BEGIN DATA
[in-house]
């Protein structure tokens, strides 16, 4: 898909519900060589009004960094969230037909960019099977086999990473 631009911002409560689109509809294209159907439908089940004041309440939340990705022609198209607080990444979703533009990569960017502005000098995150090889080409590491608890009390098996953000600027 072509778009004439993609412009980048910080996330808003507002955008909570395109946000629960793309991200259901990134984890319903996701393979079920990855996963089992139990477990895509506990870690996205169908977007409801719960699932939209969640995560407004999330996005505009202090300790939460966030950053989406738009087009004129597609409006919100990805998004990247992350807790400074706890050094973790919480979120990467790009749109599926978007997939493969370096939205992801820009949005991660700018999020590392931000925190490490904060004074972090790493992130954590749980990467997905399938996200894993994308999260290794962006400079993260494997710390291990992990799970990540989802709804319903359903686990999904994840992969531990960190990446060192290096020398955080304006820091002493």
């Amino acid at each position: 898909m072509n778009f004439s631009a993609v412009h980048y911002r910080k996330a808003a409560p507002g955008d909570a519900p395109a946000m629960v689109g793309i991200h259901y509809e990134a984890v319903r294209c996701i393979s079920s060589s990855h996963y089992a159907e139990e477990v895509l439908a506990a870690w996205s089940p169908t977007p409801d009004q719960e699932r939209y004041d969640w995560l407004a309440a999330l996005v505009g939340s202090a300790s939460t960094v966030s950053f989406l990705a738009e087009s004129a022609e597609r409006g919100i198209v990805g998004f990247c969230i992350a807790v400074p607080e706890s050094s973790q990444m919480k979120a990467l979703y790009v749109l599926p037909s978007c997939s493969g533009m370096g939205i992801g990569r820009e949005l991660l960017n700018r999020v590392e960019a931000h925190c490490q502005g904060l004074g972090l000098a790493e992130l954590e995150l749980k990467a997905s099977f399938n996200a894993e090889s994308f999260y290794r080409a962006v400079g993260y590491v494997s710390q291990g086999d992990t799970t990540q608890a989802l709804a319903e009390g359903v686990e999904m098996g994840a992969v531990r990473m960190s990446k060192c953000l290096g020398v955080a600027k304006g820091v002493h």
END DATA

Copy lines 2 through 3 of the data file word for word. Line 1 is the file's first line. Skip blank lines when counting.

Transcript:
């Protein structure tokens, strides 16, 4: 898909519900060589009004960094969230037909960019099977086999990473 631009911002409560689109509809294209159907439908089940004041309440939340990705022609198209607080990444979703533009990569960017502005000098995150090889080409590491608890009390098996953000600027 072509778009004439993609412009980048910080996330808003507002955008909570395109946000629960793309991200259901990134984890319903996701393979079920990855996963089992139990477990895509506990870690996205169908977007409801719960699932939209969640995560407004999330996005505009202090300790939460966030950053989406738009087009004129597609409006919100990805998004990247992350807790400074706890050094973790919480979120990467790009749109599926978007997939493969370096939205992801820009949005991660700018999020590392931000925190490490904060004074972090790493992130954590749980990467997905399938996200894993994308999260290794962006400079993260494997710390291990992990799970990540989802709804319903359903686990999904994840992969531990960190990446060192290096020398955080304006820091002493």
């Amino acid at each position: 898909m072509n778009f004439s631009a993609v412009h980048y911002r910080k996330a808003a409560p507002g955008d909570a519900p395109a946000m629960v689109g793309i991200h259901y509809e990134a984890v319903r294209c996701i393979s079920s060589s990855h996963y089992a159907e139990e477990v895509l439908a506990a870690w996205s089940p169908t977007p409801d009004q719960e699932r939209y004041d969640w995560l407004a309440a999330l996005v505009g939340s202090a300790s939460t960094v966030s950053f989406l990705a738009e087009s004129a022609e597609r409006g919100i198209v990805g998004f990247c969230i992350a807790v400074p607080e706890s050094s973790q990444m919480k979120a990467l979703y790009v749109l599926p037909s978007c997939s493969g533009m370096g939205i992801g990569r820009e949005l991660l960017n700018r999020v590392e960019a931000h925190c490490q502005g904060l004074g972090l000098a790493e992130l954590e995150l749980k990467a997905s099977f399938n996200a894993e090889s994308f999260y290794r080409a962006v400079g993260y590491v494997s710390q291990g086999d992990t799970t990540q608890a989802l709804a319903e009390g359903v686990e999904m098996g994840a992969v531990r990473m960190s990446k060192c953000l290096g020398v955080a600027k304006g820091v002493h």